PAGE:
This recipe is featured in our Lijiang Naxi Cuisine Cooking Class & Market Visit which is available daily, and is also included in our Eat Your Way Through Yunnan’s Tea & Horse Caravan Road from Dali to Lijiang 8-day trip. Come join us!
This tasty dessert may not seem very “Chinese,” but that’s because it has a long history! Originally from Persia, these flavors were brought to India before eventually making their way through Myanmar and into Yunnan. Similar to other desserts you may see in Southern China or SE Asian, the sweet flavor comes from coconut and condensed milk. Today, you’ll find this dish all over Southern Yunnan at almost every local restaurant.
This simple recipe is very tasty and a unique dessert for hosting – have each guest prepare their own.
Feel free to get creative. The ingredients below are the most traditional, but you can experiment with different fruits and toppings. Purple rice is naturally glutinous, but if you are unable to find it, white glutinous rice also gets the same result. Sago is typically found in dried balls in most Asian grocers. Follow the directions on the package to cook them, which generally involves boiling them in water and then straining them.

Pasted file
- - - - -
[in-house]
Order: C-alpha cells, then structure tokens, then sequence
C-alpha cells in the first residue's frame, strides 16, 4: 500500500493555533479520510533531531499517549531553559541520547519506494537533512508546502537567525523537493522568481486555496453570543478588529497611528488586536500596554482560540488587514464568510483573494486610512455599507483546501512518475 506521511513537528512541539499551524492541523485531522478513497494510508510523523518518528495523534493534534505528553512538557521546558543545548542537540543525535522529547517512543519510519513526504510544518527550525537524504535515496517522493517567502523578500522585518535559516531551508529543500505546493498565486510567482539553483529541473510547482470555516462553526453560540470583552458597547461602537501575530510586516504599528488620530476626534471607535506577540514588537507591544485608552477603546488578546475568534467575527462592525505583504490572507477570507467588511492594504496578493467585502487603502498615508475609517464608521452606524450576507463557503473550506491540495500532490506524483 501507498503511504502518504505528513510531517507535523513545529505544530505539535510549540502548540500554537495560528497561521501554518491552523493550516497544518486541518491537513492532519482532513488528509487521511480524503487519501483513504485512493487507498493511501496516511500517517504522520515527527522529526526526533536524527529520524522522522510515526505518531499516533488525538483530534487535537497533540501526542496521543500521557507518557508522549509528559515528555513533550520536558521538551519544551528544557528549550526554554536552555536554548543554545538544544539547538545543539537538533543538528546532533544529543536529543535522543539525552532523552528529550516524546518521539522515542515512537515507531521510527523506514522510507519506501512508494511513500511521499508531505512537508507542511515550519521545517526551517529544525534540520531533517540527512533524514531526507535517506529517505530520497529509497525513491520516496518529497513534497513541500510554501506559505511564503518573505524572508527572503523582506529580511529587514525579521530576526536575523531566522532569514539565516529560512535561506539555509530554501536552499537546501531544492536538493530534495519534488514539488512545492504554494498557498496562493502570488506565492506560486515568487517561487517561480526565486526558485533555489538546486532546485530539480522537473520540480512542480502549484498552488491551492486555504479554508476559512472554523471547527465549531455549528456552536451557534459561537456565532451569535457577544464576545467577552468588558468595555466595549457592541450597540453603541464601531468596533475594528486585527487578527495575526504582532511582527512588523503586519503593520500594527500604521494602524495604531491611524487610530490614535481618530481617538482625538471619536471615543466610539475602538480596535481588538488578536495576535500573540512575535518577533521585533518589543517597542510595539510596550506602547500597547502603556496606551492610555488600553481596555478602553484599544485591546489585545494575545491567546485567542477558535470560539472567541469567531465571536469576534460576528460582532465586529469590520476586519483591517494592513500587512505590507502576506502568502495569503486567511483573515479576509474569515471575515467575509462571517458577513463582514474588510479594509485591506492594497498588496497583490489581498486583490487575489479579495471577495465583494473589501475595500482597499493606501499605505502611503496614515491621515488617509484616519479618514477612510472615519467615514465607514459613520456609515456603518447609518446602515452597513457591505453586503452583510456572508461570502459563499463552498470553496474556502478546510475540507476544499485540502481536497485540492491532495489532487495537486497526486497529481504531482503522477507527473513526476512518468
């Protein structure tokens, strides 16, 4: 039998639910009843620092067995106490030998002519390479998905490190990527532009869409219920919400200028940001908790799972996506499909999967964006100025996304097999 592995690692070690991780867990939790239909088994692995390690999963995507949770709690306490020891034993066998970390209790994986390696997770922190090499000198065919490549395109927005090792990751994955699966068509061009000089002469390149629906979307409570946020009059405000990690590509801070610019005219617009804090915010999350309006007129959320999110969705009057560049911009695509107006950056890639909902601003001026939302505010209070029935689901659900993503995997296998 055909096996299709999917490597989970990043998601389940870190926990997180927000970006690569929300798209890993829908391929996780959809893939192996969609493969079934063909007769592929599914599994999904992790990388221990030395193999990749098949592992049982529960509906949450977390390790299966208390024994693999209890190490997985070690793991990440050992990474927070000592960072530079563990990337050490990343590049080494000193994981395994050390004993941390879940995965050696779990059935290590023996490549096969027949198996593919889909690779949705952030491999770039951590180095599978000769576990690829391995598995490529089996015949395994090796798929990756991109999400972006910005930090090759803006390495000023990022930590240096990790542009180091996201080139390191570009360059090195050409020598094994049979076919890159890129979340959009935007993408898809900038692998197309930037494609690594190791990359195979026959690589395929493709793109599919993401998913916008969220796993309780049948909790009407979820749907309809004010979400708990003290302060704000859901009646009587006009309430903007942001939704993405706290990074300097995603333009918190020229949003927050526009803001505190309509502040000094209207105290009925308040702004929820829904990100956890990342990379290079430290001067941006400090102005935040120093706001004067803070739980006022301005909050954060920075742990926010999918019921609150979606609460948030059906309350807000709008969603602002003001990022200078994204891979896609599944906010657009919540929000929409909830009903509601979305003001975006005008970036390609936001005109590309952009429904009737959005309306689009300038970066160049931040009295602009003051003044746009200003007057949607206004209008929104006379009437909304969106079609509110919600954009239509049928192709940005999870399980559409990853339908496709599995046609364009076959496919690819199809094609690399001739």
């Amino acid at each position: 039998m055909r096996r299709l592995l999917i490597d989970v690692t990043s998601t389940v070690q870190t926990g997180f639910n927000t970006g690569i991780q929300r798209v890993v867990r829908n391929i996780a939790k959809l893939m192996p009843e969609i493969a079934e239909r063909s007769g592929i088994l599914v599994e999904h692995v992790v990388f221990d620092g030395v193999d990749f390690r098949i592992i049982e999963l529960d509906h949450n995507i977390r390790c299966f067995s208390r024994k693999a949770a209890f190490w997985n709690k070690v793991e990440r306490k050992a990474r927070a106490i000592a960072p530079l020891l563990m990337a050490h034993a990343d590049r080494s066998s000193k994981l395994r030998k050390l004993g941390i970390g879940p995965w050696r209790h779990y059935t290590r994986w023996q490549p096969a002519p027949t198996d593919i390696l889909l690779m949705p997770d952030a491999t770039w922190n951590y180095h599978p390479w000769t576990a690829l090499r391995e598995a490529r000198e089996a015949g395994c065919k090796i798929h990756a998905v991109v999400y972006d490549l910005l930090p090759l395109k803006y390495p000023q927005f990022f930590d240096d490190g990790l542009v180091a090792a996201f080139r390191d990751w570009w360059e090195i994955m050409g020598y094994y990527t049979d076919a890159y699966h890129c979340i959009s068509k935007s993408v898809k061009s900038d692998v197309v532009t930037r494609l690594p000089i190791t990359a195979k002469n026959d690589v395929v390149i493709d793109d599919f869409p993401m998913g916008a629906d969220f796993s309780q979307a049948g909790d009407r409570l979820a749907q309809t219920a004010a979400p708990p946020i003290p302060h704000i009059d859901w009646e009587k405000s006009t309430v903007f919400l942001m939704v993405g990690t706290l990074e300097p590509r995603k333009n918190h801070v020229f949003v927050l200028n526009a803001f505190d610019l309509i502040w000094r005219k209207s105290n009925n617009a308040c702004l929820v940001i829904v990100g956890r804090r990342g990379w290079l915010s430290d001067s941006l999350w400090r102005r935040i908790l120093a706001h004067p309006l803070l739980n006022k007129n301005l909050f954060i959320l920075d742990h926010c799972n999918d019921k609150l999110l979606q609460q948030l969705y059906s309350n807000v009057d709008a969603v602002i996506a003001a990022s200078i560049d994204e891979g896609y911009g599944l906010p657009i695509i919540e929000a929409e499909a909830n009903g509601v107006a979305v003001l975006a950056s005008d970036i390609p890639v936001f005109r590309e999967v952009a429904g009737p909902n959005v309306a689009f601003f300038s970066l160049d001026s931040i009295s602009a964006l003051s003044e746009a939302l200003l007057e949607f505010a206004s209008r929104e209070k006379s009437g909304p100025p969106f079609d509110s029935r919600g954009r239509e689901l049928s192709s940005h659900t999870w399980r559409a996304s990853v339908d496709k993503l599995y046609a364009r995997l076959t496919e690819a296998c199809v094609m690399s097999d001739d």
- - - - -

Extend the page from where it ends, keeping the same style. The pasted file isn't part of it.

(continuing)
Prep Time: 10 mins
Cook Time: 5 mins
Total Time: 15 mins
100g diced fresh mango
100g cooked sago
100g cooked purple rice
10g freshly shredded coconut
200ml sweetened coconut milk
10g condensed milk
1 slice white bread, toasted
There are few things humanity agrees on, and in that very short list is dumplings. In China the most popular type is called Jiaozi (饺子) or water dumplings (水饺), meaning traditionally they are boiled in water, as opposed to their many well-known and equally delicious steamed cousins.
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